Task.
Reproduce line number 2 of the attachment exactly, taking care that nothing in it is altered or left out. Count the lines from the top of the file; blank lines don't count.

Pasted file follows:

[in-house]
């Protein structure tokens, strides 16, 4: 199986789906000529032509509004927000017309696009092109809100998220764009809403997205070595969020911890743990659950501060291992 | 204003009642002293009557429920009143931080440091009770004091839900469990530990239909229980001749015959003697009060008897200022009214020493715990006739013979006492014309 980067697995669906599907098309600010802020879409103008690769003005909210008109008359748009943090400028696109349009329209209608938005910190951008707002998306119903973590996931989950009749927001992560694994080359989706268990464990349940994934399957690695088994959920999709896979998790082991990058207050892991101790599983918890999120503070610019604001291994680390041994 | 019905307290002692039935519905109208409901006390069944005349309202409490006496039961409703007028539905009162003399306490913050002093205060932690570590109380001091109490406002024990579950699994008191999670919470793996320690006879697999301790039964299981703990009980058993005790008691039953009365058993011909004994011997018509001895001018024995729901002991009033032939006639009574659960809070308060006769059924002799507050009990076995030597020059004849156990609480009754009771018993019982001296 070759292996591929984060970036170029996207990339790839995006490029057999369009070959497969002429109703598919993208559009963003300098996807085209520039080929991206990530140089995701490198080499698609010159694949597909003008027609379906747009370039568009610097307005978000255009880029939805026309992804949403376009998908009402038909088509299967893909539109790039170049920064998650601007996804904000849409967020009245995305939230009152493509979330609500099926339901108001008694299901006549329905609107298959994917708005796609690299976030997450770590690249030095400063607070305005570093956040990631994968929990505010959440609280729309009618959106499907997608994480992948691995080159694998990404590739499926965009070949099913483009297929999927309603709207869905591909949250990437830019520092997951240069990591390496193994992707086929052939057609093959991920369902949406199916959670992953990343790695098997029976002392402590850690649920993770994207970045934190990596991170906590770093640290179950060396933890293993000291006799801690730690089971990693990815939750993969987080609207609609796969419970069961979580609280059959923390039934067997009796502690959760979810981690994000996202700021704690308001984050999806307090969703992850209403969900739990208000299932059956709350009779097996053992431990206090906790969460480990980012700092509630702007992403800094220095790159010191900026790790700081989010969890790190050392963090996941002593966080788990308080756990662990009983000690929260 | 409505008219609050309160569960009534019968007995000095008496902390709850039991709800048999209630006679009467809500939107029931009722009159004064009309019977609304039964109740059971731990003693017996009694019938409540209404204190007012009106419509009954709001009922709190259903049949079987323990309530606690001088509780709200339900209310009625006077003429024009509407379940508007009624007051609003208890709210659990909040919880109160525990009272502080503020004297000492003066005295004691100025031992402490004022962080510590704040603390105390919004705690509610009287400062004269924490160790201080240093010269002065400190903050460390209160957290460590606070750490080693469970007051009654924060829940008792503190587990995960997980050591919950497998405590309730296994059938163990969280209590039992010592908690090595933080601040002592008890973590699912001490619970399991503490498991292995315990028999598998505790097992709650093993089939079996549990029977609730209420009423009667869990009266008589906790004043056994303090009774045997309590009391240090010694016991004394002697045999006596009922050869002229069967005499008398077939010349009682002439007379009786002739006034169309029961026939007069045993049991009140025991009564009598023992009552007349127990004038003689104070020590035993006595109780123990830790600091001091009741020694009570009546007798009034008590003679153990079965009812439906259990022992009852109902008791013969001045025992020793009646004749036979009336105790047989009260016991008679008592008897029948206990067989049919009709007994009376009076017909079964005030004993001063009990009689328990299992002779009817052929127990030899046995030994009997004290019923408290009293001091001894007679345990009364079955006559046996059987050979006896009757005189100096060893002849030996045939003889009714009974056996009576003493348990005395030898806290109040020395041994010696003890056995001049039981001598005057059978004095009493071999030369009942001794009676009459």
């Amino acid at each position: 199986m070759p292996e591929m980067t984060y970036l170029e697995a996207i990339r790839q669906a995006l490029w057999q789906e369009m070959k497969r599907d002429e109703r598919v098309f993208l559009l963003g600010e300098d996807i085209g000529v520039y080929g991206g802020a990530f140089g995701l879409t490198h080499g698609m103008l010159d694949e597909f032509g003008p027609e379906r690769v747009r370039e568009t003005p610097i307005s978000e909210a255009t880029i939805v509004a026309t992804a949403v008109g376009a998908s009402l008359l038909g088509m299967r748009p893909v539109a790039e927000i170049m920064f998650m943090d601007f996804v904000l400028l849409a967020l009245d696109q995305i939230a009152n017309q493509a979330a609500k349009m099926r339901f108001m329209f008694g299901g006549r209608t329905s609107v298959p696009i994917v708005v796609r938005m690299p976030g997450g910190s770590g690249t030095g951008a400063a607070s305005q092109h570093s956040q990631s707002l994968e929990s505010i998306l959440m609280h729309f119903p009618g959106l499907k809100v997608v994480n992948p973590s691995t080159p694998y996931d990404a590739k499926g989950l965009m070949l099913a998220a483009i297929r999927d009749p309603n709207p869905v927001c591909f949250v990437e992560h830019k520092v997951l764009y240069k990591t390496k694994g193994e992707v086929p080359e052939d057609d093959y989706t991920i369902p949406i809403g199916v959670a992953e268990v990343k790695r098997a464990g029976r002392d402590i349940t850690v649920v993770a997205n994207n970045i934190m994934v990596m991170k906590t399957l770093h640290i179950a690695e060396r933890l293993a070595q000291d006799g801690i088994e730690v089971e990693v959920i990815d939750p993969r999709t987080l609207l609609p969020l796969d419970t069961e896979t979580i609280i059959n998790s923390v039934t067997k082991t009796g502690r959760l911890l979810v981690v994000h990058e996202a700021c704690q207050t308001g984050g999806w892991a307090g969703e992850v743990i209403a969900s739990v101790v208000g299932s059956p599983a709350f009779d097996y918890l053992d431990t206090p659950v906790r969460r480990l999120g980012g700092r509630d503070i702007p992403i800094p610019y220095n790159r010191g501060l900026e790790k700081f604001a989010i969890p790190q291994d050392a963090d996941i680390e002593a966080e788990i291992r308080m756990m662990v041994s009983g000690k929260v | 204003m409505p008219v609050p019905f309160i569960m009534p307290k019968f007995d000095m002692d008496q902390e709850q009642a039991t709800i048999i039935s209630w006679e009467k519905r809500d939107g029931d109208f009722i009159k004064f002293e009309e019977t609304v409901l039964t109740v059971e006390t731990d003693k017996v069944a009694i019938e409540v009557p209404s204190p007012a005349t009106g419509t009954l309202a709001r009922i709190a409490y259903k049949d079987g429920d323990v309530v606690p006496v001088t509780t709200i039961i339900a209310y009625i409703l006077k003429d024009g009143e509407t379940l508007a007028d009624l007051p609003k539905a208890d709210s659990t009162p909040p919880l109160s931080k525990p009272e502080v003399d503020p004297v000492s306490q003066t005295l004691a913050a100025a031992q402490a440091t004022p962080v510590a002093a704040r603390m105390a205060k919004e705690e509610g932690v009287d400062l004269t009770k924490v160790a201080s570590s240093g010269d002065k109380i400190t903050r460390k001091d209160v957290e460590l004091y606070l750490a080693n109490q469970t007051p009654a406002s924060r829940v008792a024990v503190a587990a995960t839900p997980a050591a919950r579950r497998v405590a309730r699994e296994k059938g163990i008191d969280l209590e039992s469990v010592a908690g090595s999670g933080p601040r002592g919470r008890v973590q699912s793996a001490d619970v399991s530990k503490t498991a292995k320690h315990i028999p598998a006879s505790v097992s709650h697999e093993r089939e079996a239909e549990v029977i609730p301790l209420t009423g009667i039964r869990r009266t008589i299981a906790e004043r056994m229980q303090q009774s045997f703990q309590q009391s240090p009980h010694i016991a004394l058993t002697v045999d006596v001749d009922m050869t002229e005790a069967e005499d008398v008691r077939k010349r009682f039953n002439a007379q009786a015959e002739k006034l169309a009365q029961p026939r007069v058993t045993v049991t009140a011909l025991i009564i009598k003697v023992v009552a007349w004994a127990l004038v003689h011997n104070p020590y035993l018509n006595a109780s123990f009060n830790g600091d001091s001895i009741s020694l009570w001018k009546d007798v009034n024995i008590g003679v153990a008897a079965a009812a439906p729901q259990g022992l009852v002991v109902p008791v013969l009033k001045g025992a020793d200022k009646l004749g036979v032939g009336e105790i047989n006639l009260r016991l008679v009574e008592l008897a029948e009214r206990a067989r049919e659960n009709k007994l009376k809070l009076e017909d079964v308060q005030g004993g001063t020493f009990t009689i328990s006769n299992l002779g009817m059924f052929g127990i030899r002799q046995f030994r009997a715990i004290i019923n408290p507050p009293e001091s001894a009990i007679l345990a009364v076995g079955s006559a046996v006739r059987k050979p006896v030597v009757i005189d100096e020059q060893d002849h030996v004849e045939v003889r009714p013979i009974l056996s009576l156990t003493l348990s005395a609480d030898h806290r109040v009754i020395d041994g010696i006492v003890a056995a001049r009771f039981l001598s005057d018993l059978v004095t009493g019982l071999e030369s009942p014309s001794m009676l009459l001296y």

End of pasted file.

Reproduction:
């Protein structure tokens, strides 16, 4: 199986789906000529032509509004927000017309696009092109809100998220764009809403997205070595969020911890743990659950501060291992 | 204003009642002293009557429920009143931080440091009770004091839900469990530990239909229980001749015959003697009060008897200022009214020493715990006739013979006492014309 980067697995669906599907098309600010802020879409103008690769003005909210008109008359748009943090400028696109349009329209209608938005910190951008707002998306119903973590996931989950009749927001992560694994080359989706268990464990349940994934399957690695088994959920999709896979998790082991990058207050892991101790599983918890999120503070610019604001291994680390041994 | 019905307290002692039935519905109208409901006390069944005349309202409490006496039961409703007028539905009162003399306490913050002093205060932690570590109380001091109490406002024990579950699994008191999670919470793996320690006879697999301790039964299981703990009980058993005790008691039953009365058993011909004994011997018509001895001018024995729901002991009033032939006639009574659960809070308060006769059924002799507050009990076995030597020059004849156990609480009754009771018993019982001296 070759292996591929984060970036170029996207990339790839995006490029057999369009070959497969002429109703598919993208559009963003300098996807085209520039080929991206990530140089995701490198080499698609010159694949597909003008027609379906747009370039568009610097307005978000255009880029939805026309992804949403376009998908009402038909088509299967893909539109790039170049920064998650601007996804904000849409967020009245995305939230009152493509979330609500099926339901108001008694299901006549329905609107298959994917708005796609690299976030997450770590690249030095400063607070305005570093956040990631994968929990505010959440609280729309009618959106499907997608994480992948691995080159694998990404590739499926965009070949099913483009297929999927309603709207869905591909949250990437830019520092997951240069990591390496193994992707086929052939057609093959991920369902949406199916959670992953990343790695098997029976002392402590850690649920993770994207970045934190990596991170906590770093640290179950060396933890293993000291006799801690730690089971990693990815939750993969987080609207609609796969419970069961979580609280059959923390039934067997009796502690959760979810981690994000996202700021704690308001984050999806307090969703992850209403969900739990208000299932059956709350009779097996053992431990206090906790969460480990980012700092509630702007992403800094220095790159010191900026790790700081989010969890790190050392963090996941002593966080788990308080756990662990009983000690929260 | 409505008219609050309160569960009534019968007995000095008496902390709850039991709800048999209630006679009467809500939107029931009722009159004064009309019977609304039964109740059971731990003693017996009694019938409540209404204190007012009106419509009954709001009922709190259903049949079987323990309530606690001088509780709200339900209310009625006077003429024009509407379940508007009624007051609003208890709210659990909040919880109160525990009272502080503020004297000492003066005295004691100025031992402490004022962080510590704040603390105390919004705690509610009287400062004269924490160790201080240093010269002065400190903050460390209160957290460590606070750490080693469970007051009654924060829940008792503190587990995960997980050591919950497998405590309730296994059938163990969280209590039992010592908690090595933080601040002592008890973590699912001490619970399991503490498991292995315990028999598998505790097992709650093993089939079996549990029977609730209420009423009667869990009266008589906790004043056994303090009774045997309590009391240090010694016991004394002697045999006596009922050869002229069967005499008398077939010349009682002439007379009786002739006034169309029961026939007069045993049991009140025991009564009598023992009552007349127990004038003689104070020590035993006595109780123990830790600091001091009741020694009570009546007798009034008590003679153990079965009812439906259990022992009852109902008791013969001045025992020793009646004749036979009336105790047989009260016991008679008592008897029948206990067989049919009709007994009376009076017909079964005030004993001063009990009689328990299992002779009817052929127990030899046995030994009997004290019923408290009293001091001894007679345990009364079955006559046996059987050979006896009757005189100096060893002849030996045939003889009714009974056996009576003493348990005395030898806290109040020395041994010696003890056995001049039981001598005057059978004095009493071999030369009942001794009676009459």